This weekend, the LA Times ran a story by Dan Neil, following his adventures as he tries to make a six-day, north-south backpack through Joshua Tree National Park — weighed down with 7 pounds of high-tech gear. And that’s 7 pounds in a pack that already tips the scales at 50 pounds. Ultralight, this is not.
I realize this Neil probably did this just for the story. No experienced hiker would feel the need for a GPS receiver, two personal locator beacons and a satellite phone. Nor would they ditch their tent in the middle of the park because their pack was getting too heavy. *I* wouldn’t bring an iPod, but that’s a personal thing.
There are mini-reviews of several of the devices he uses, including the much lusted-after Garmin Colorado, as well as a few traditional travel tales to keep you entertained. Neil’s a good writer, and his description of the mindset of long-distance hiking is one of the most accurate I’ve ever read:
Like other sustained-heart-rate aerobic exercises, backpacking releases neuro-hormones that, first, bring a rush of mental energy — the brainstorms, flashes of insight and relived conversations that you mutter to yourself like a crazy person.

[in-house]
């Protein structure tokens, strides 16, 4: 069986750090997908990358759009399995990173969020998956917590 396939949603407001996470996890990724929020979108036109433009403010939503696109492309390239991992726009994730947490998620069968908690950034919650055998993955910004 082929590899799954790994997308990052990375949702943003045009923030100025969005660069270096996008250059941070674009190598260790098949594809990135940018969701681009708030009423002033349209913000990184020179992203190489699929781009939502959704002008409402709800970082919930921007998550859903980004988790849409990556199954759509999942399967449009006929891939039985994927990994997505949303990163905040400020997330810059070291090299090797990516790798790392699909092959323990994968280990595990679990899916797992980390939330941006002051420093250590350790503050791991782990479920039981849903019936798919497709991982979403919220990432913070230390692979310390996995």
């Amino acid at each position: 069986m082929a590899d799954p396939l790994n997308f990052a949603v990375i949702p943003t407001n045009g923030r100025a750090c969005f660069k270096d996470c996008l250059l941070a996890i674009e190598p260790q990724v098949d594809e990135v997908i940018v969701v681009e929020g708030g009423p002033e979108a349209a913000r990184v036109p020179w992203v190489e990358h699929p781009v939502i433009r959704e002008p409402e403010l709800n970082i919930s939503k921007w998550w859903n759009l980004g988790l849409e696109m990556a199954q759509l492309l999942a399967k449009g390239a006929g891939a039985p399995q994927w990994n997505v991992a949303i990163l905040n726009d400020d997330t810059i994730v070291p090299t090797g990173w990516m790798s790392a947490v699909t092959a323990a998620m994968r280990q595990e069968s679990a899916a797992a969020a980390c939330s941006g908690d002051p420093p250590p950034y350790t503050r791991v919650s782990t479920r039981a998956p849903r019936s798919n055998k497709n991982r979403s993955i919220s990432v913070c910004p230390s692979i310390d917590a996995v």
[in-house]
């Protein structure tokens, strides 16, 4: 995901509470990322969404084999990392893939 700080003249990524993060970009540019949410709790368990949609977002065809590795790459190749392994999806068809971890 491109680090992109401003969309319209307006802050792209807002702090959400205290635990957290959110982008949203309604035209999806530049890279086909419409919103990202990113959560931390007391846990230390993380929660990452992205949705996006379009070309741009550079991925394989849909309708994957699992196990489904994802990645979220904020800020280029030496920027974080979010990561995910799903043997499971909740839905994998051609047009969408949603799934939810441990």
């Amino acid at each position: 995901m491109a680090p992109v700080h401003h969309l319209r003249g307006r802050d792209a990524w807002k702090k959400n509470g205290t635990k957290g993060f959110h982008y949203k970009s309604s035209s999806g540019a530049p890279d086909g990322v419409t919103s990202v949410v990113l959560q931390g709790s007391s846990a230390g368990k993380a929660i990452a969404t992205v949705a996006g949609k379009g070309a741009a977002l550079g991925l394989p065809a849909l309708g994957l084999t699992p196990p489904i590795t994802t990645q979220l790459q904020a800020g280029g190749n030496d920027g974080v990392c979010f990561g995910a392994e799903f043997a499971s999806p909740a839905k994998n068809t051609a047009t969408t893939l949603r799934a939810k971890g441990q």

Then, the lull of repetition, the hypnosis of boots, the trance of the trail. Crunch crunch crunch. No talking now. This is the time of listening to your body.
But for all his modern gadget-based assistance, in the end — even though he drove through the park before he set out to bury water all over the place — after 3 days and 40 miles his toenails threaten to fall off and he hitches a ride back to his car.
Goes to show you — the gadgets don’t make the hiker. The hiker makes the gadgets.
But the hiker still probably wants all those gadgets, anyway.
Photo Robert Gauthier / Los Angeles Times